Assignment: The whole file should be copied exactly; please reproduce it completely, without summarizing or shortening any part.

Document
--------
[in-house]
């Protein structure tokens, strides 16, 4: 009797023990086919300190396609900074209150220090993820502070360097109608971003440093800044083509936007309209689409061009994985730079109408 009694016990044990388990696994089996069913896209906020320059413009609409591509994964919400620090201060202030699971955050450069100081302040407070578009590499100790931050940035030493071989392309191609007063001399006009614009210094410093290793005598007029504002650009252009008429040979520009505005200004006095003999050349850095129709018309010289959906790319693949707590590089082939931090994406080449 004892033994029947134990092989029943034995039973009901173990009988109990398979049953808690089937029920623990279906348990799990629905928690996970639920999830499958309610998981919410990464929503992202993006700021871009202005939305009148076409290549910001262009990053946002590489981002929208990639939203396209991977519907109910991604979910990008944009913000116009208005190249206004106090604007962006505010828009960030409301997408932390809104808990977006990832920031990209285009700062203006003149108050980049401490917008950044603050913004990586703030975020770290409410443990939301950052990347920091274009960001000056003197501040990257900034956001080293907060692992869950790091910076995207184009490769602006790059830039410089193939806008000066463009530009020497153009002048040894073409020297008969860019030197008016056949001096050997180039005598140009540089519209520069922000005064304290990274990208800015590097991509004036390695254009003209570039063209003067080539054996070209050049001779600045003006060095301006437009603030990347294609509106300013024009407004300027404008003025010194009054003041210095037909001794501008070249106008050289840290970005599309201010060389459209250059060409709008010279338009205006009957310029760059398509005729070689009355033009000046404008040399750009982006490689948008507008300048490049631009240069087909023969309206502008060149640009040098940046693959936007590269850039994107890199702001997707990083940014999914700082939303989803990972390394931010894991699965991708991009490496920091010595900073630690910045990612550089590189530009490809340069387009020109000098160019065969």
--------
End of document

[in-house]
């Protein structure tokens, strides 16, 4: 009797023990086919300190396609900074209150220090993820502070360097109608971003440093800044083509936007309209689409061009994985730079109408 009694016990044990388990696994089996069913896209906020320059413009609409591509994964919400620090201060202030699971955050450069100081302040407070578009590499100790931050940035030493071989392309191609007063001399006009614009210094410093290793005598007029504002650009252009008429040979520009505005200004006095003999050349850095129709018309010289959906790319693949707590590089082939931090994406080449 004892033994029947134990092989029943034995039973009901173990009988109990398979049953808690089937029920623990279906348990799990629905928690996970639920999830499958309610998981919410990464929503992202993006700021871009202005939305009148076409290549910001262009990053946002590489981002929208990639939203396209991977519907109910991604979910990008944009913000116009208005190249206004106090604007962006505010828009960030409301997408932390809104808990977006990832920031990209285009700062203006003149108050980049401490917008950044603050913004990586703030975020770290409410443990939301950052990347920091274009960001000056003197501040990257900034956001080293907060692992869950790091910076995207184009490769602006790059830039410089193939806008000066463009530009020497153009002048040894073409020297008969860019030197008016056949001096050997180039005598140009540089519209520069922000005064304290990274990208800015590097991509004036390695254009003209570039063209003067080539054996070209050049001779600045003006060095301006437009603030990347294609509106300013024009407004300027404008003025010194009054003041210095037909001794501008070249106008050289840290970005599309201010060389459209250059060409709008010279338009205006009957310029760059398509005729070689009355033009000046404008040399750009982006490689948008507008300048490049631009240069087909023969309206502008060149640009040098940046693959936007590269850039994107890199702001997707990083940014999914700082939303989803990972390394931010894991699965991708991009490496920091010595900073630690910045990612550089590189530009490809340069387009020109000098160019065969």